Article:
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Vans RV-7 crash, S of Charters Towers 23/04/2021


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The ABC and Channel Nine are reporting that an RV-7 has crashed S of Charters Towers at around 12:30PM today. The pilot is deceased. No further news available at this point in time.

 

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A little story about Ray and the love he had for his RV. RIP.   https://www.vansaircraft.com/first-flights/ray-williams-rv-7a/

Butch it's not necessarily the years you do but what you do in those years.. Its the good training rather than the time you have spent...  I acknowledge it's HARDER to obtain NOW than when I did it. T

Its not “ageism” is just the facts.   Most any police/atsb/ntsb or any other acronym organisation reports in this standard way   ”An (insert age) (insert place of residence) (inser

Further reporting states the pilot was 74 yrs old, and he was conducting a flight from Winton to Bowen when he crashed on Nosnillor Station. The ATSB has sent investigators, so the aircraft must have been VH registered.

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On 24/04/2021 at 7:12 AM, gareth lacey said:

Whats his age have to do with it,ageism working again, condolences to his family

 

Its not “ageism” is just the facts.

 

Most any police/atsb/ntsb or any other acronym organisation reports in this standard way

 

”An (insert age) (insert place of residence) (insert gender/s) died/was injured as a result of a (insert vehicle type) crash, at (insert place and time)”

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There was a news clip this morning that it due to an inflight breakup......

Any further news??

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Posted (edited)

In flight breakup ... theyd only put that in the prelim ATSB report if bits of the aircraft were located afield the impact site... 

aircraft was in a massive dive. 3000 fpm  then 4500 fpm (assume rate is in meters since altitude is in meters) ? surely it would only descend  that fast if pointed at the ground ?  and the heading is going around in circles.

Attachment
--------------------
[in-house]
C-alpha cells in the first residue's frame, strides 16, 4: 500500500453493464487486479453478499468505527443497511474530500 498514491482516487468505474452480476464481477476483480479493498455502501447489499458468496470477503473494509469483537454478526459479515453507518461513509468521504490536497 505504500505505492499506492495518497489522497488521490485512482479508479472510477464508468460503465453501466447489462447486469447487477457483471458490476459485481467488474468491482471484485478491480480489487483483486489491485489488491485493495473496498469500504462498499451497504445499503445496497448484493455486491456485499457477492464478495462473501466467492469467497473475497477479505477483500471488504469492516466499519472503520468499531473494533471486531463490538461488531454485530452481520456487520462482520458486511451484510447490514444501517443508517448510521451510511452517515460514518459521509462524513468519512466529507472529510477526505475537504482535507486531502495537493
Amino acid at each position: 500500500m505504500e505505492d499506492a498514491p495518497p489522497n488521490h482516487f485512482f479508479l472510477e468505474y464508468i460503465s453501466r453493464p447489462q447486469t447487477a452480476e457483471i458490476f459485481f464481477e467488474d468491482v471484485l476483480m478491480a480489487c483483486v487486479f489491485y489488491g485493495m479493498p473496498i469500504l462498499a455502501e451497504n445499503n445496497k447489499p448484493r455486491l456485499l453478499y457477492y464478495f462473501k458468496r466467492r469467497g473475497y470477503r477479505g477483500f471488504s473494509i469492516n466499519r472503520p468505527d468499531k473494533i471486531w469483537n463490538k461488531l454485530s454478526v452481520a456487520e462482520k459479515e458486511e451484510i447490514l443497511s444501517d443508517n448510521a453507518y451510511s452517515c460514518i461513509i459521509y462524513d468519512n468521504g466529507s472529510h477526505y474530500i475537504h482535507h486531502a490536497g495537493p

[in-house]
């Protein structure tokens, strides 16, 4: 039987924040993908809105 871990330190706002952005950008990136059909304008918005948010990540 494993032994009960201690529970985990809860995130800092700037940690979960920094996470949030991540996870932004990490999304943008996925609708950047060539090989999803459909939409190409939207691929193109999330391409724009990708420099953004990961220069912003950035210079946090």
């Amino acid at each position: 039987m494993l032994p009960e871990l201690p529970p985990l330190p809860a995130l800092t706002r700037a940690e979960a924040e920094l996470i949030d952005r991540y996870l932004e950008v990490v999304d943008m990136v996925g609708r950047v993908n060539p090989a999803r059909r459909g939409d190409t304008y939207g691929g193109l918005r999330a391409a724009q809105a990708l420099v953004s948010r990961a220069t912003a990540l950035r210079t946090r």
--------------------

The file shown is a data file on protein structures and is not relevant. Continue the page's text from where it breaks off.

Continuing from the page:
oh boy.

Edited by RFguy
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That's in the range of possible spin descent speed but a spiral is a more likely way to end up in cloud. with whatever speed you might guess at. Could easily exceed 12,000 fpm. Nev

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OK, and as I understand it, in terminology, a spiral , the plane is flying, just flying in a spiral, the classic spin, the aircraft is  in a stall.

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When you do spin training the first thing is to determine is whether it's a spin or a spiral as the recovery is different. If your airspeed is about the stall speed and NOT increasing  you are spinning, if the aircraft has the turn needle to one side. IF the speed IS increasing you are not stalled and your ailerons will do what they normally do and will  let you take the bank off and the turn stops and you then pull it (carefully) out of the dive it's in. You don't want to delay this as the speed and aircraft loads build up fast.

  Note .There was a lot more but somehow it went somewhere and I can't recover it. That's been happening a lot lately. If you want more I'll go back to it. Nev

Edited by facthunter
clarity
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Deepest condolences to friends and family.

 

A spital dive unchecked or pulled out of too quickly will likely lead to a break-up before you hit the ground (depending on altitude, of course).  We had to practice them as part of the PPL and the acceleration is scarily quick and the ASI winds up accordingly. Also a tell tale if a dive over a spin is the increasing air and prop noise..

 

In GA aircraft I have trained in, recovery of a spiral dive is throttle back, wings level with aileron and then arrest descent with elevator - gently..

 

I don't know Aussie regs, but if an aircraft is a homebuild (are any Vans not homebuild?), how does it end up on the VH register (whcih I thought - possibly incorrectly - is for certificated GA aircraft?

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2 minutes ago, Jerry_Atrick said:

Deepest condolences to friends and family.